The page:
The U.S. Department of State has been embroiled in a string of humiliating public relations and accountability scandals.  From former Secretary Clinton’s emails to the Iran ransom payment, the agency has been unable to get past uncomfortable questions about the way it relates to the public.  But it’s the deleting of an embarrassing question-and-answer exchange from the State Department’s public video record of a daily press briefing that was back in the news recently.  This blunder is perhaps the easiest to remedy because all the behavior took place within the agency.  Now nearly three months after the story came to light, the agency is no closer to holding anyone accountable than when it started.

A brief recap.  The State Department initially claimed the Q&A exposing the State Department misleading the country about its negotiations with Iran disappeared from the briefing because of a “glitch.”  This was quickly debunked, yet State Department Spokesman John Kirby repeated the claim during his briefing last week, saying “a glitch is possible here is because of the choppy nature of the cut,” and because there is “no evidence that anybody did this with a deliberate intent to conceal.”

However, Fox News is reporting that a recently completed investigation by the State Department Office of Legal Adviser reveals that “the official who ordered the censorship of a 2013 press briefing — deleting an exchange between a department spokeswoman and a Fox News reporter — specifically mentioned that exchange when ordering the doctoring of the video.”  The Legal Adviser’s report stated “The technician did not recall a reason being given for the edit request, but did believe that the requester had mentioned in the course of the call a Fox network reporter and Iran.  The technician indicated that the requester may also have provided the start and end times for an edit.”  This calls into serious doubt Kirby’s claims that no one acted with intent to conceal information.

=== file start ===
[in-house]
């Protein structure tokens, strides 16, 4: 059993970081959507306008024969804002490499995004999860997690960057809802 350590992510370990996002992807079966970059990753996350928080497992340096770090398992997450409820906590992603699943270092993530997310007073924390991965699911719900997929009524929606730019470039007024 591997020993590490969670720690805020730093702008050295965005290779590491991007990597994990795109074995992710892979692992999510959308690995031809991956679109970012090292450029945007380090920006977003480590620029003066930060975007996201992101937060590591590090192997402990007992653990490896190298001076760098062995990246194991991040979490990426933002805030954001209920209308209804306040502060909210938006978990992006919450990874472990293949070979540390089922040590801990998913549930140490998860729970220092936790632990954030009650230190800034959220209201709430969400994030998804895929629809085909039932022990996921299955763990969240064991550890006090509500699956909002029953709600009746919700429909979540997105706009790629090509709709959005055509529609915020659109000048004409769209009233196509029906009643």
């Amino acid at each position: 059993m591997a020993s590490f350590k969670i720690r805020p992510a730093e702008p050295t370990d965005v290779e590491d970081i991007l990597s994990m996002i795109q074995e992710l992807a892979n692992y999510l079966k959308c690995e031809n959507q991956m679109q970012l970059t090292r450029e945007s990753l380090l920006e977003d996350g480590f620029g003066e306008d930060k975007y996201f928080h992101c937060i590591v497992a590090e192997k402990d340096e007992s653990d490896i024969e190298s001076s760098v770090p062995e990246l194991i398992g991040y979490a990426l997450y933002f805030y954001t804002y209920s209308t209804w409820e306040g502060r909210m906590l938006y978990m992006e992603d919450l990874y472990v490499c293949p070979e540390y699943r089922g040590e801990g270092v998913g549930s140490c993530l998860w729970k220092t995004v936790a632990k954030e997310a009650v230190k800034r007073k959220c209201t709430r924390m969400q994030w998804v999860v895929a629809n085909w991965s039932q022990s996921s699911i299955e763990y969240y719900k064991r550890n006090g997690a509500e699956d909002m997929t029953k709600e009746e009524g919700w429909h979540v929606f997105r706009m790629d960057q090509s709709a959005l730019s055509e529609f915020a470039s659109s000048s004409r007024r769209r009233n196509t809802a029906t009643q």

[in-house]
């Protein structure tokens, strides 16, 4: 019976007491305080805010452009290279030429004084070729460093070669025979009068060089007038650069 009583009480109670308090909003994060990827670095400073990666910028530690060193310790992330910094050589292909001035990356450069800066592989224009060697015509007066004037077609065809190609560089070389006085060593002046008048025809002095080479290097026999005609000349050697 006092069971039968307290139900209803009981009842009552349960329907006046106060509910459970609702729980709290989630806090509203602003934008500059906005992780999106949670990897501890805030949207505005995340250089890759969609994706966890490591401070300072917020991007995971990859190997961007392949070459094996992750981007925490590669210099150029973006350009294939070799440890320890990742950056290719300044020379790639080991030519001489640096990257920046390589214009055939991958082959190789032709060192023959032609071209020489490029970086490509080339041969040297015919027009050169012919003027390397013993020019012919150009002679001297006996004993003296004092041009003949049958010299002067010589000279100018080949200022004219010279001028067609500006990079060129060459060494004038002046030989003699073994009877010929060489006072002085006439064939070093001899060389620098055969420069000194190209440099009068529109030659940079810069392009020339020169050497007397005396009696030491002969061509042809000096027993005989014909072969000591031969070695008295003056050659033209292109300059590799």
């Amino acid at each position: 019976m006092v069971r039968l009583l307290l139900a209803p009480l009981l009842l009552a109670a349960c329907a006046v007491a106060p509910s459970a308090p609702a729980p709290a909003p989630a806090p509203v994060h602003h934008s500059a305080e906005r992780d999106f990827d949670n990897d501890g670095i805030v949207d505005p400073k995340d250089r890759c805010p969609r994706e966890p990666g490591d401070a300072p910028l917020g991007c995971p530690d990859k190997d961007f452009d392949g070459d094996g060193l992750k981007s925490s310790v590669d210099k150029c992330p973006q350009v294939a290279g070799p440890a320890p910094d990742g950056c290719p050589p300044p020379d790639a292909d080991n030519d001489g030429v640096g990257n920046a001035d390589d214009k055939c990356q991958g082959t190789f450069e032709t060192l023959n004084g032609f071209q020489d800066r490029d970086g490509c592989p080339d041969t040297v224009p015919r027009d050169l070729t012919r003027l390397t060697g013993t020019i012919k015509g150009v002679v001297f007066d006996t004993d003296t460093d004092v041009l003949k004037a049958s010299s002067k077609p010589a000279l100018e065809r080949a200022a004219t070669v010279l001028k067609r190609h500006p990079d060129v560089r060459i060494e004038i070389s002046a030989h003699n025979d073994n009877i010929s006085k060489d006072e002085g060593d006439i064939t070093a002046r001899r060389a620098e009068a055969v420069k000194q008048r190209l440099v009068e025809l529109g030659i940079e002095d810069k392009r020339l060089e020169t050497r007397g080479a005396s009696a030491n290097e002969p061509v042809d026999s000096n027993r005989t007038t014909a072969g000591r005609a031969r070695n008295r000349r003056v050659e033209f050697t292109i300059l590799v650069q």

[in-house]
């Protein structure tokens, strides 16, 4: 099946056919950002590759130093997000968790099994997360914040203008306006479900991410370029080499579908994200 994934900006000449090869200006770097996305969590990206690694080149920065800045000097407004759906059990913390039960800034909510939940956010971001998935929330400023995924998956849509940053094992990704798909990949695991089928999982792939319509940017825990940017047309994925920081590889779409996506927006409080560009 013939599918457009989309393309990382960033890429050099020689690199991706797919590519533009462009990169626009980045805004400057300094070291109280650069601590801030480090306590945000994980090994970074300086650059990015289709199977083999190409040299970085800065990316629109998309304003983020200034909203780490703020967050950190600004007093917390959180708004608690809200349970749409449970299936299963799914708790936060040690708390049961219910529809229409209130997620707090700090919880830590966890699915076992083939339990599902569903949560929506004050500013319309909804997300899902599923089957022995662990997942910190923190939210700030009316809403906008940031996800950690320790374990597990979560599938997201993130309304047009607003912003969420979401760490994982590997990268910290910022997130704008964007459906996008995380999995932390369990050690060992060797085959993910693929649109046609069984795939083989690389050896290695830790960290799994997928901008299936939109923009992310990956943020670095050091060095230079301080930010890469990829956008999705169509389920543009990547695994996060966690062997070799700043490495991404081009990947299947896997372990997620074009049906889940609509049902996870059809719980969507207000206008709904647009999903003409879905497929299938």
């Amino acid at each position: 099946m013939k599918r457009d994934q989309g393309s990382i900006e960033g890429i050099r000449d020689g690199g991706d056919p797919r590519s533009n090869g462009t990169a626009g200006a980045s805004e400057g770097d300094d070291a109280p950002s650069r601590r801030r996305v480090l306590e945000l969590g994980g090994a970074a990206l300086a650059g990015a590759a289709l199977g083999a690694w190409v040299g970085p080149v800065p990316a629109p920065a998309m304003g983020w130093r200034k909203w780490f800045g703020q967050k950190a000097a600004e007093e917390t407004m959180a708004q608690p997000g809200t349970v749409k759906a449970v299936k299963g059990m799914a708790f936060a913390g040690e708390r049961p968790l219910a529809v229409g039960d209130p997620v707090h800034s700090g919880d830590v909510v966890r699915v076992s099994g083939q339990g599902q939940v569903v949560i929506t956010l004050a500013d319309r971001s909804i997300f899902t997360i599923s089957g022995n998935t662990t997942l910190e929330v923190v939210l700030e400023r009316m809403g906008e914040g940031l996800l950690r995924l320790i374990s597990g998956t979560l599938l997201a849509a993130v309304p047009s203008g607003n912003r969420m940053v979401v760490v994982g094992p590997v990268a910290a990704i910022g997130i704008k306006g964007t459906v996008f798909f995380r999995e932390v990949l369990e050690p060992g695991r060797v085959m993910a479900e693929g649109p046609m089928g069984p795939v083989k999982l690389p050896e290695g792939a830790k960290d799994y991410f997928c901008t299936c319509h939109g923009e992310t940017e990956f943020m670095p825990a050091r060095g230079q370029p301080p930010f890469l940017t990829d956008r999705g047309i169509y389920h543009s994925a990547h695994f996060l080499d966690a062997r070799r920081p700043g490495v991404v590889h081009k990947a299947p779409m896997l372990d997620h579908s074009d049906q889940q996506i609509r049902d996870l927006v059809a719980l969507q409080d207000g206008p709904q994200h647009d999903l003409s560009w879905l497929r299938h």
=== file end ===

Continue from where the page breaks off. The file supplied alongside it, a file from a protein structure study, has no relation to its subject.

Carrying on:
When the story first surfaced in June, Cause of Action Institute sent a letter to the Secretary of State and the State Department Inspector General notifying them of their duty to refer this matter to the Attorney General for a potential criminal investigation.  There is no evidence that they have done so.  The State Department’s botched investigation and continued obfuscation is exactly why these matters need to be referred to the Department of Justice.  There’s no accountability at the State Department.